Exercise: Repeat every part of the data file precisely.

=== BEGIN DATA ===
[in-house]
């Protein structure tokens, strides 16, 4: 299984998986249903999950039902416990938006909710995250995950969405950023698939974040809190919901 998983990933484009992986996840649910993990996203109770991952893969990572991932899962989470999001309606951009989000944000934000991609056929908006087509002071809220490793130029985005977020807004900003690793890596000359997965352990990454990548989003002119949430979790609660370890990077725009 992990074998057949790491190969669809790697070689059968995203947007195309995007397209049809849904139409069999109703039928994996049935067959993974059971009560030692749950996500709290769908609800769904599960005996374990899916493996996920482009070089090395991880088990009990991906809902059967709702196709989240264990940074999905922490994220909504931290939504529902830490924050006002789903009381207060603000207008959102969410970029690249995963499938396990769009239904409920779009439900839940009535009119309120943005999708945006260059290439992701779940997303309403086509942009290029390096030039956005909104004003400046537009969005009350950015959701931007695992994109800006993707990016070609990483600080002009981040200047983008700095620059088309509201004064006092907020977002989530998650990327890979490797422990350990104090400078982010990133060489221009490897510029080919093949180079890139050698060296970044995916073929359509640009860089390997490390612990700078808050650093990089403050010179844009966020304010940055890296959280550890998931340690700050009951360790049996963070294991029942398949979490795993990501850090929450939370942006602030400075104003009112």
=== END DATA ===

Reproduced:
[in-house]
């Protein structure tokens, strides 16, 4: 299984998986249903999950039902416990938006909710995250995950969405950023698939974040809190919901 998983990933484009992986996840649910993990996203109770991952893969990572991932899962989470999001309606951009989000944000934000991609056929908006087509002071809220490793130029985005977020807004900003690793890596000359997965352990990454990548989003002119949430979790609660370890990077725009 992990074998057949790491190969669809790697070689059968995203947007195309995007397209049809849904139409069999109703039928994996049935067959993974059971009560030692749950996500709290769908609800769904599960005996374990899916493996996920482009070089090395991880088990009990991906809902059967709702196709989240264990940074999905922490994220909504931290939504529902830490924050006002789903009381207060603000207008959102969410970029690249995963499938396990769009239904409920779009439900839940009535009119309120943005999708945006260059290439992701779940997303309403086509942009290029390096030039956005909104004003400046537009969005009350950015959701931007695992994109800006993707990016070609990483600080002009981040200047983008700095620059088309509201004064006092907020977002989530998650990327890979490797422990350990104090400078982010990133060489221009490897510029080919093949180079890139050698060296970044995916073929359509640009860089390997490390612990700078808050650093990089403050010179844009966020304010940055890296959280550890998931340690700050009951360790049996963070294991029942398949979490795993990501850090929450939370942006602030400075104003009112």